Most international carriers flying to and from Europe have complied with EU carbon laws, except 10 airlines from China and India.
The ten Chinese and Indian commercial airlines have broken EU law requiring them to offset their carbon emissions, the Emissions Trading Scheme (ETS).
While more than 1,200 airlines have met the EU's requirements, only eight Chinese and two Indian airlines have delivered on threats not to comply.
"We have given them (India and China) until mid-June to report back their data," EU Climate Commissioner Connie Hedegaard told a news briefing.
The Commission, the EU's executive arm, has the option of fining airlines that break its law, or even banning repeat offenders from flying to Europe, although this would be a last resort.
It has looked to the U.N.'s International Civil Aviation Administration (ICAO) to come up with a global approach to curbing emissions from airlines, which is expected to meet next month to review progress.
"We are using a lot of time and energy in trying to ensure a global solution through ICAO," Hedegaard said.
"Nobody would be happier than the EU if it could achieve (that)."
The Commission has said it only decided on its plan after more than a decade of talks at the ICAO failed to agree on a global scheme to combat rising carbon emissions.
It has also said it would modify its law if ICAO can deliver a deal.
Penalties for breaking the EU law start at 100 euros per tonne of carbon airlines fail to pay for, while the cost of compliance is estimated at about 2 euros per passenger for a flight from Shanghai to Frankfurt.
Opponents of the law accuse the European Union of imposing an extra-territorial tax and say it sets a dangerous precedent.
More than 20 nations opposed to the scheme grouped together in a "coalition of the unwilling".
They last met in Moscow, when they agreed possible retaliatory measures and said they would meet again in Saudi Arabia, although a date has not been confirmed.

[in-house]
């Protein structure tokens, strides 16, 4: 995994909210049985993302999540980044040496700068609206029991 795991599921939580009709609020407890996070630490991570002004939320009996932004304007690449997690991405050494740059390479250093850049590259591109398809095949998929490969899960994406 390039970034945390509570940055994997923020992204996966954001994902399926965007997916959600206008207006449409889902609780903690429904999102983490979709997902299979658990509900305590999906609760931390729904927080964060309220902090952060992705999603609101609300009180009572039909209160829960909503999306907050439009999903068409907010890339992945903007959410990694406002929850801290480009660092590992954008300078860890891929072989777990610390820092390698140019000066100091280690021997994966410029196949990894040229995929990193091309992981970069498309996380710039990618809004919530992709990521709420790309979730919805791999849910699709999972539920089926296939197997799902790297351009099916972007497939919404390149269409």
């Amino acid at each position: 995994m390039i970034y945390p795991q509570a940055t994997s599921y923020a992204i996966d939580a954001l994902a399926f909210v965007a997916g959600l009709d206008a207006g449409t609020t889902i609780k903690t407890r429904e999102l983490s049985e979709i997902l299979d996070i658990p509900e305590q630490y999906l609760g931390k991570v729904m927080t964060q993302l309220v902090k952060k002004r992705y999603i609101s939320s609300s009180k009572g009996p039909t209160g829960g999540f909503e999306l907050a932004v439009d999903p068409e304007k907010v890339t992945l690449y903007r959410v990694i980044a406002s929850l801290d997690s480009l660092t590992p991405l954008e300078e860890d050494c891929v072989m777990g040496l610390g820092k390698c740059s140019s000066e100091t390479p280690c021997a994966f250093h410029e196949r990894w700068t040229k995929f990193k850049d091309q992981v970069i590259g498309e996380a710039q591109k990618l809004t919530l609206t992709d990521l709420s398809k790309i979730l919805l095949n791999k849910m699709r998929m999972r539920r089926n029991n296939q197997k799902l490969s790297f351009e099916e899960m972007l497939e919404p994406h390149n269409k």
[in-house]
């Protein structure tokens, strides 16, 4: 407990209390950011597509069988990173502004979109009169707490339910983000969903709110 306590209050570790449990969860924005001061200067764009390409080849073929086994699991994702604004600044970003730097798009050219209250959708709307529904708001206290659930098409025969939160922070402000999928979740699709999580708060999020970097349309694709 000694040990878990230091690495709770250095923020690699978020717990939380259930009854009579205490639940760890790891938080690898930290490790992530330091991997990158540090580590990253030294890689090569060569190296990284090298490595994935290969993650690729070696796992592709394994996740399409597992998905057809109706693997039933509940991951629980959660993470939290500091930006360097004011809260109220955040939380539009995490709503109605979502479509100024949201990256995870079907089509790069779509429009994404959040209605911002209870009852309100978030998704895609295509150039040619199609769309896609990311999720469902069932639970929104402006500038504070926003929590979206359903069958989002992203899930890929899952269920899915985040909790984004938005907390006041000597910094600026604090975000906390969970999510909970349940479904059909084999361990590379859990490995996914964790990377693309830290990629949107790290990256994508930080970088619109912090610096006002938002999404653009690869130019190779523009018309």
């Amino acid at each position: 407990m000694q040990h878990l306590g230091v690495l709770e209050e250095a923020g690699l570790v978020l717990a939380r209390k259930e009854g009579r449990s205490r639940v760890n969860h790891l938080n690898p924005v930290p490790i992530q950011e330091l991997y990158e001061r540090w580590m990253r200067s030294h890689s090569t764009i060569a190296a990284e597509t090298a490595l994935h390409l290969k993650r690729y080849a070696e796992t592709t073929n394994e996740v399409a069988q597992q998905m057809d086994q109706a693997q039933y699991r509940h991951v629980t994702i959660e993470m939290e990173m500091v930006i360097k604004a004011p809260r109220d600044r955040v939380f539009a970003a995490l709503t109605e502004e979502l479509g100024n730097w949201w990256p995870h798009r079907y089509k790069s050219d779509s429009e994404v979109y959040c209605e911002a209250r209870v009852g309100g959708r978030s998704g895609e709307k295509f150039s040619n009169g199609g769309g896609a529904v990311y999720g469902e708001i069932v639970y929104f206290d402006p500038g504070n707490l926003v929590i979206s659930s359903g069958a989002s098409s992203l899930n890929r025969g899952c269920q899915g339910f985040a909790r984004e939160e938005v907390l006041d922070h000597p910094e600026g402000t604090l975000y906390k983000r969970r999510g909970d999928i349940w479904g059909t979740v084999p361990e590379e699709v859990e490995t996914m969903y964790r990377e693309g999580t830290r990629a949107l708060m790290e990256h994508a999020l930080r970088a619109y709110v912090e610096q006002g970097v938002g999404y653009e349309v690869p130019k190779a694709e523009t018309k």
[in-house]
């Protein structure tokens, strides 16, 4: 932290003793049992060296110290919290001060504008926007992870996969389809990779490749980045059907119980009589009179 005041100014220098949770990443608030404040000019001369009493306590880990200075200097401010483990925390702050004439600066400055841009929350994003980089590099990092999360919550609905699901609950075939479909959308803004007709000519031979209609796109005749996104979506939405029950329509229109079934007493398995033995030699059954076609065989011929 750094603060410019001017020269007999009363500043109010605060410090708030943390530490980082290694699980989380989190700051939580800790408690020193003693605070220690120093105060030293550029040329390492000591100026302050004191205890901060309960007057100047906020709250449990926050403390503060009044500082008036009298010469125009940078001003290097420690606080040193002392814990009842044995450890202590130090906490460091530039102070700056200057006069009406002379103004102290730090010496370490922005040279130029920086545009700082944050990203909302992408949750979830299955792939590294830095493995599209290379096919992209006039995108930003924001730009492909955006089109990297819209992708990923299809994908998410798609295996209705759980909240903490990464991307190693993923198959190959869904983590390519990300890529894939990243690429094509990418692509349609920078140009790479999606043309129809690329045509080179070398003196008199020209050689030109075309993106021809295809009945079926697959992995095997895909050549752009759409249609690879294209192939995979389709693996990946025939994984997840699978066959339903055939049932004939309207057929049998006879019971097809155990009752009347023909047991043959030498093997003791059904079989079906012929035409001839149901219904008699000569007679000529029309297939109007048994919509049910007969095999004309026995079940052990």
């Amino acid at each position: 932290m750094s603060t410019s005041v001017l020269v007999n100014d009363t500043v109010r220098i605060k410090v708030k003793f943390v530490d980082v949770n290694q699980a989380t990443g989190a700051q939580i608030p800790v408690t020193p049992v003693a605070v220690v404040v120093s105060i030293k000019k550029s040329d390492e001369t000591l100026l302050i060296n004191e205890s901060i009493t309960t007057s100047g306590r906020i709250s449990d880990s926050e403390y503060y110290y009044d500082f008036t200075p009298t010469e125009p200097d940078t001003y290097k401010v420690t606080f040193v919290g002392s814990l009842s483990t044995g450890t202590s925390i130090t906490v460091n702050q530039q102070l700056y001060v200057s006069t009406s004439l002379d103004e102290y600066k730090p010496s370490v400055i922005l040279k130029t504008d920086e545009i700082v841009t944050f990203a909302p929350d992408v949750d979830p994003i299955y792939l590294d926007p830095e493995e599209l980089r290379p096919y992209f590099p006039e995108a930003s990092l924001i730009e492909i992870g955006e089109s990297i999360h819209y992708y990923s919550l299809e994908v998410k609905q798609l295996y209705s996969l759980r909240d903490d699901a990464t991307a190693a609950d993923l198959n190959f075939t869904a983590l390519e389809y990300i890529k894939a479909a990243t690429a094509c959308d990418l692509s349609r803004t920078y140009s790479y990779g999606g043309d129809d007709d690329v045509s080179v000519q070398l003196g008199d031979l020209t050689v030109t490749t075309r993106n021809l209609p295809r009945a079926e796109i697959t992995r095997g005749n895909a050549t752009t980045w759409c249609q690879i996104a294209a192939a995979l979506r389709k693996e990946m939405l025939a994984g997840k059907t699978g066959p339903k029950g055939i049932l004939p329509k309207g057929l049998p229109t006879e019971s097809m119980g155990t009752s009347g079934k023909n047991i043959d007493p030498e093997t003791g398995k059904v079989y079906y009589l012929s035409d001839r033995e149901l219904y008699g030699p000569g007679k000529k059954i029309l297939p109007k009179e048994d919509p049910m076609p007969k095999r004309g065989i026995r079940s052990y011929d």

"You cannot enforce laws outside your sovereign area. Its implications are huge," Indian Civil Aviation Minister Ajit Singh said last week.
"Now you are talking about aviation, tomorrow you will talk about shipping. ICAO is there, these things will have be done in a multilateral basis."
The EU's highest court, the EU Court of Justice, ruled in December last year that the law was valid and did not breach international treaties.
It also agreed with the Commission that the ETS was a market-based mechanism, not a tax.
The cost of carbon allowances on the EU ETS has fallen to record lows, pressured by oversupply following economic recession.
On Tuesday, carbon prices were trading at below 7 euros a tonne - far below levels needed to spur low carbon investment.
Hedegaard said in April that the Commission was reviewing its carbon auctioning timetable to try to reduce oversupply in the market.
She expected news on the review before the Commission breaks for its August recess, with a legal decision expected before the end of the year.
Changing the auctioning timetable to limit supply in the nearer term - or "backloading" - was a relatively quick solution, but other options under discussion, including setting aside allowances, could take longer.
"We should not expect backloading will do the whole trick," Hedegaard said.
"That's a first step, which does not take a lot of time. The more structural things are a more complicated process."